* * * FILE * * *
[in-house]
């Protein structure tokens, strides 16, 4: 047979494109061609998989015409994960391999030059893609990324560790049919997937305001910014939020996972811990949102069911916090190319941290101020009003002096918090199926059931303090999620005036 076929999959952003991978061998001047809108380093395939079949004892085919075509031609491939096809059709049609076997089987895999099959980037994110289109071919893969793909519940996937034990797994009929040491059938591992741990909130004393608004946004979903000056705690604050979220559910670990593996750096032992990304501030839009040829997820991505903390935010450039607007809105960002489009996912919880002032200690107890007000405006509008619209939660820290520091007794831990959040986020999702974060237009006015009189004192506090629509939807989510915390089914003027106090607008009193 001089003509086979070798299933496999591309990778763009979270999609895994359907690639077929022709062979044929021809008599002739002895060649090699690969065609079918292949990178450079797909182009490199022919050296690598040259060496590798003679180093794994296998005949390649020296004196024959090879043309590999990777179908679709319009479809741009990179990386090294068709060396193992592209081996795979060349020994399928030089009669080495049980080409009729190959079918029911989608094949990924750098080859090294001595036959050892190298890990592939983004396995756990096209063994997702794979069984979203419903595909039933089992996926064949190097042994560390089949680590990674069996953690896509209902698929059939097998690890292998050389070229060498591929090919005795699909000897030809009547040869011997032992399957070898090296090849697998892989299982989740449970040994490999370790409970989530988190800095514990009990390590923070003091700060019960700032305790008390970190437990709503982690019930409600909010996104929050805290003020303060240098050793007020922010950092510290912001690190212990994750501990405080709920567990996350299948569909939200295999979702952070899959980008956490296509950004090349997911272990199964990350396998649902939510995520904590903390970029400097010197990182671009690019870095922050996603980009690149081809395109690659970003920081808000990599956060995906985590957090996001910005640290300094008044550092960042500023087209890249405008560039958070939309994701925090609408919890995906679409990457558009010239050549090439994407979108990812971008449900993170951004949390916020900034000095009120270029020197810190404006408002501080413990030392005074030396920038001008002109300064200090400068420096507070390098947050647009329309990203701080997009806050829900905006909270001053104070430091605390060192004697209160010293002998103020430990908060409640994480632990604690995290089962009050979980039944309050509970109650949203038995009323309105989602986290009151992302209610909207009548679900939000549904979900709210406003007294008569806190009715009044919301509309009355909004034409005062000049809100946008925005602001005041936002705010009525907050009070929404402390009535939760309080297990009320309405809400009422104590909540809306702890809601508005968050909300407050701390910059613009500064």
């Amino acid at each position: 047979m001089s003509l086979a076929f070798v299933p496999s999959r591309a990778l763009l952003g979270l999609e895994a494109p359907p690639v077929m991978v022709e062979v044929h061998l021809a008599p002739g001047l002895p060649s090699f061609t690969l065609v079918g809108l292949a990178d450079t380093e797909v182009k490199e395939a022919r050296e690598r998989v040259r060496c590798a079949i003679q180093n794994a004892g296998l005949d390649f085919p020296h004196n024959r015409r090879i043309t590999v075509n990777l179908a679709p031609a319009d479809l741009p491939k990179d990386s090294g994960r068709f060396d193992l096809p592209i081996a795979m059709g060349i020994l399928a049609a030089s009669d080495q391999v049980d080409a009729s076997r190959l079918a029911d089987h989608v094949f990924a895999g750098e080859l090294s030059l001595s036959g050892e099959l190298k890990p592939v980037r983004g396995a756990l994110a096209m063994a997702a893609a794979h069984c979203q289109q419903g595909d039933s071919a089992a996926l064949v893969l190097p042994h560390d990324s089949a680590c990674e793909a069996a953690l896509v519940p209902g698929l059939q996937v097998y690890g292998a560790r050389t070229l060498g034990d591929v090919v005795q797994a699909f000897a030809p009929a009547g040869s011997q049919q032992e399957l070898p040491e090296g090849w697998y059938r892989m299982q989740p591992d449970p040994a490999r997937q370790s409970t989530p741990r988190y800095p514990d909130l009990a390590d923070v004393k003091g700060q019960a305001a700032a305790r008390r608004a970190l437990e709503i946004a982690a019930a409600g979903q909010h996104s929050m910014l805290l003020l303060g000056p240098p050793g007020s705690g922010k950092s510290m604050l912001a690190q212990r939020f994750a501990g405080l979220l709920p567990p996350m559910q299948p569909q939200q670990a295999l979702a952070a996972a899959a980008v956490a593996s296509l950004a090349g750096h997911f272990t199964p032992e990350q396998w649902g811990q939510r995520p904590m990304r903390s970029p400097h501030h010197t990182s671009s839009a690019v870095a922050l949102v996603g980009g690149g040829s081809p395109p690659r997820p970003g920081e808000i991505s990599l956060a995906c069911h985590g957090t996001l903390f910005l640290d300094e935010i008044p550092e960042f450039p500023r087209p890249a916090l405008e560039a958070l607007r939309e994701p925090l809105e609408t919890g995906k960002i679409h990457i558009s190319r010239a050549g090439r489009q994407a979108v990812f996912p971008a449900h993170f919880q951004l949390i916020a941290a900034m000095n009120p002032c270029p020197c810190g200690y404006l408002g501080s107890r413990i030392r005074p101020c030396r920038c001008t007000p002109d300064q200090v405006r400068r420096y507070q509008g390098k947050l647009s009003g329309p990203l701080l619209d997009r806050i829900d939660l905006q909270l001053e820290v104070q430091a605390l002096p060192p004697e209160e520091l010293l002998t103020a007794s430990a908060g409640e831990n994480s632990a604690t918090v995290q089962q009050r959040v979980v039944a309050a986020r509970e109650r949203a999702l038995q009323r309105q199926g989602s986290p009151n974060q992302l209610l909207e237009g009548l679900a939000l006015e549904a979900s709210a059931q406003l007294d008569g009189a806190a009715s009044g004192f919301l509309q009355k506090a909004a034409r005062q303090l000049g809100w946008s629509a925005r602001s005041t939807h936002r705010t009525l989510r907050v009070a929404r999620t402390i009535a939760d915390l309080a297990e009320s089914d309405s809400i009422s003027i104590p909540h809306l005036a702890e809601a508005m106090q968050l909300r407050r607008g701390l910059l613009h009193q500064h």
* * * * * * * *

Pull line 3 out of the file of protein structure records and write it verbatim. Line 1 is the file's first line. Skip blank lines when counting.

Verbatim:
């Amino acid at each position: 047979m001089s003509l086979a076929f070798v299933p496999s999959r591309a990778l763009l952003g979270l999609e895994a494109p359907p690639v077929m991978v022709e062979v044929h061998l021809a008599p002739g001047l002895p060649s090699f061609t690969l065609v079918g809108l292949a990178d450079t380093e797909v182009k490199e395939a022919r050296e690598r998989v040259r060496c590798a079949i003679q180093n794994a004892g296998l005949d390649f085919p020296h004196n024959r015409r090879i043309t590999v075509n990777l179908a679709p031609a319009d479809l741009p491939k990179d990386s090294g994960r068709f060396d193992l096809p592209i081996a795979m059709g060349i020994l399928a049609a030089s009669d080495q391999v049980d080409a009729s076997r190959l079918a029911d089987h989608v094949f990924a895999g750098e080859l090294s030059l001595s036959g050892e099959l190298k890990p592939v980037r983004g396995a756990l994110a096209m063994a997702a893609a794979h069984c979203q289109q419903g595909d039933s071919a089992a996926l064949v893969l190097p042994h560390d990324s089949a680590c990674e793909a069996a953690l896509v519940p209902g698929l059939q996937v097998y690890g292998a560790r050389t070229l060498g034990d591929v090919v005795q797994a699909f000897a030809p009929a009547g040869s011997q049919q032992e399957l070898p040491e090296g090849w697998y059938r892989m299982q989740p591992d449970p040994a490999r997937q370790s409970t989530p741990r988190y800095p514990d909130l009990a390590d923070v004393k003091g700060q019960a305001a700032a305790r008390r608004a970190l437990e709503i946004a982690a019930a409600g979903q909010h996104s929050m910014l805290l003020l303060g000056p240098p050793g007020s705690g922010k950092s510290m604050l912001a690190q212990r939020f994750a501990g405080l979220l709920p567990p996350m559910q299948p569909q939200q670990a295999l979702a952070a996972a899959a980008v956490a593996s296509l950004a090349g750096h997911f272990t199964p032992e990350q396998w649902g811990q939510r995520p904590m990304r903390s970029p400097h501030h010197t990182s671009s839009a690019v870095a922050l949102v996603g980009g690149g040829s081809p395109p690659r997820p970003g920081e808000i991505s990599l956060a995906c069911h985590g957090t996001l903390f910005l640290d300094e935010i008044p550092e960042f450039p500023r087209p890249a916090l405008e560039a958070l607007r939309e994701p925090l809105e609408t919890g995906k960002i679409h990457i558009s190319r010239a050549g090439r489009q994407a979108v990812f996912p971008a449900h993170f919880q951004l949390i916020a941290a900034m000095n009120p002032c270029p020197c810190g200690y404006l408002g501080s107890r413990i030392r005074p101020c030396r920038c001008t007000p002109d300064q200090v405006r400068r420096y507070q509008g390098k947050l647009s009003g329309p990203l701080l619209d997009r806050i829900d939660l905006q909270l001053e820290v104070q430091a605390l002096p060192p004697e209160e520091l010293l002998t103020a007794s430990a908060g409640e831990n994480s632990a604690t918090v995290q089962q009050r959040v979980v039944a309050a986020r509970e109650r949203a999702l038995q009323r309105q199926g989602s986290p009151n974060q992302l209610l909207e237009g009548l679900a939000l006015e549904a979900s709210a059931q406003l007294d008569g009189a806190a009715s009044g004192f919301l509309q009355k506090a909004a034409r005062q303090l000049g809100w946008s629509a925005r602001s005041t939807h936002r705010t009525l989510r907050v009070a929404r999620t402390i009535a939760d915390l309080a297990e009320s089914d309405s809400i009422s003027i104590p909540h809306l005036a702890e809601a508005m106090q968050l909300r407050r607008g701390l910059l613009h009193q500064h």